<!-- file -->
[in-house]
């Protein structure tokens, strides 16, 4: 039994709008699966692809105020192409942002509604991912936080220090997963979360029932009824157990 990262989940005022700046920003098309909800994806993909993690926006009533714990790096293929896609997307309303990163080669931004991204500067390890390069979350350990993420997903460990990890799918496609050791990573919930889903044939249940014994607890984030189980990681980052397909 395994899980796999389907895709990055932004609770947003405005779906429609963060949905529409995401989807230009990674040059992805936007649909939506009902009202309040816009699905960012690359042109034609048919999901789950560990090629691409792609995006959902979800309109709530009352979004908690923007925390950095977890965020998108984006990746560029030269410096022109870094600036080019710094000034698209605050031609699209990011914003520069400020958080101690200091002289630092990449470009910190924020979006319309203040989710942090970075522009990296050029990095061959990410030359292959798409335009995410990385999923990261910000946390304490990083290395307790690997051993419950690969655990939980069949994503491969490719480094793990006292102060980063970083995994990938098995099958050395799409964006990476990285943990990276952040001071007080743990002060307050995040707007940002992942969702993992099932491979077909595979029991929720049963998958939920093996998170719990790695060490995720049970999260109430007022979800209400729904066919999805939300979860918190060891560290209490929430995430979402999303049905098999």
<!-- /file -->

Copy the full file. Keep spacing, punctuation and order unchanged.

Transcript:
[in-house]
């Protein structure tokens, strides 16, 4: 039994709008699966692809105020192409942002509604991912936080220090997963979360029932009824157990 990262989940005022700046920003098309909800994806993909993690926006009533714990790096293929896609997307309303990163080669931004991204500067390890390069979350350990993420997903460990990890799918496609050791990573919930889903044939249940014994607890984030189980990681980052397909 395994899980796999389907895709990055932004609770947003405005779906429609963060949905529409995401989807230009990674040059992805936007649909939506009902009202309040816009699905960012690359042109034609048919999901789950560990090629691409792609995006959902979800309109709530009352979004908690923007925390950095977890965020998108984006990746560029030269410096022109870094600036080019710094000034698209605050031609699209990011914003520069400020958080101690200091002289630092990449470009910190924020979006319309203040989710942090970075522009990296050029990095061959990410030359292959798409335009995410990385999923990261910000946390304490990083290395307790690997051993419950690969655990939980069949994503491969490719480094793990006292102060980063970083995994990938098995099958050395799409964006990476990285943990990276952040001071007080743990002060307050995040707007940002992942969702993992099932491979077909595979029991929720049963998958939920093996998170719990790695060490995720049970999260109430007022979800209400729904066919999805939300979860918190060891560290209490929430995430979402999303049905098999």